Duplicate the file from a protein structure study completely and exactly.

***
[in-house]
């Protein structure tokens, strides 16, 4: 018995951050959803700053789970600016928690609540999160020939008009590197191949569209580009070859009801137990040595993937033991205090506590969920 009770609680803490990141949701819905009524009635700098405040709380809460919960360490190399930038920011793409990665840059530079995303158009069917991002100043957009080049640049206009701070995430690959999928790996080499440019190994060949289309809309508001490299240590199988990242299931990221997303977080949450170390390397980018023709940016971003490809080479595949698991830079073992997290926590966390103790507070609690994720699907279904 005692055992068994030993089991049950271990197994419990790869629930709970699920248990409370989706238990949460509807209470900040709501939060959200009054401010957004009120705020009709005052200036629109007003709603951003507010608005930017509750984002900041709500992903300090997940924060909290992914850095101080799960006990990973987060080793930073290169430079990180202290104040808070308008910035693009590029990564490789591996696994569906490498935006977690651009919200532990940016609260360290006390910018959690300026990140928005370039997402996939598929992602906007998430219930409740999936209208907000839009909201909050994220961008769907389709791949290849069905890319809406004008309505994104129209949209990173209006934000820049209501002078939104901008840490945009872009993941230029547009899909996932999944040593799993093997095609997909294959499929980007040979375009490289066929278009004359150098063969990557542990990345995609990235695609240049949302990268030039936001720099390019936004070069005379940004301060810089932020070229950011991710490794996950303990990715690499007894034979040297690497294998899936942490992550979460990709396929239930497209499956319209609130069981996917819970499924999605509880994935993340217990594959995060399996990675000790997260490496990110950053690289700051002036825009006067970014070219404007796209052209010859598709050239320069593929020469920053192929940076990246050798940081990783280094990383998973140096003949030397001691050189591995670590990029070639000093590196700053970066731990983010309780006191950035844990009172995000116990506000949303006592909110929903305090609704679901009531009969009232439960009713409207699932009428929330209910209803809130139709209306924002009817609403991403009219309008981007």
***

[in-house]
């Protein structure tokens, strides 16, 4: 018995951050959803700053789970600016928690609540999160020939008009590197191949569209580009070859009801137990040595993937033991205090506590969920 009770609680803490990141949701819905009524009635700098405040709380809460919960360490190399930038920011793409990665840059530079995303158009069917991002100043957009080049640049206009701070995430690959999928790996080499440019190994060949289309809309508001490299240590199988990242299931990221997303977080949450170390390397980018023709940016971003490809080479595949698991830079073992997290926590966390103790507070609690994720699907279904 005692055992068994030993089991049950271990197994419990790869629930709970699920248990409370989706238990949460509807209470900040709501939060959200009054401010957004009120705020009709005052200036629109007003709603951003507010608005930017509750984002900041709500992903300090997940924060909290992914850095101080799960006990990973987060080793930073290169430079990180202290104040808070308008910035693009590029990564490789591996696994569906490498935006977690651009919200532990940016609260360290006390910018959690300026990140928005370039997402996939598929992602906007998430219930409740999936209208907000839009909201909050994220961008769907389709791949290849069905890319809406004008309505994104129209949209990173209006934000820049209501002078939104901008840490945009872009993941230029547009899909996932999944040593799993093997095609997909294959499929980007040979375009490289066929278009004359150098063969990557542990990345995609990235695609240049949302990268030039936001720099390019936004070069005379940004301060810089932020070229950011991710490794996950303990990715690499007894034979040297690497294998899936942490992550979460990709396929239930497209499956319209609130069981996917819970499924999605509880994935993340217990594959995060399996990675000790997260490496990110950053690289700051002036825009006067970014070219404007796209052209010859598709050239320069593929020469920053192929940076990246050798940081990783280094990383998973140096003949030397001691050189591995670590990029070639000093590196700053970066731990983010309780006191950035844990009172995000116990506000949303006592909110929903305090609704679901009531009969009232439960009713409207699932009428929330209910209803809130139709209306924002009817609403991403009219309008981007």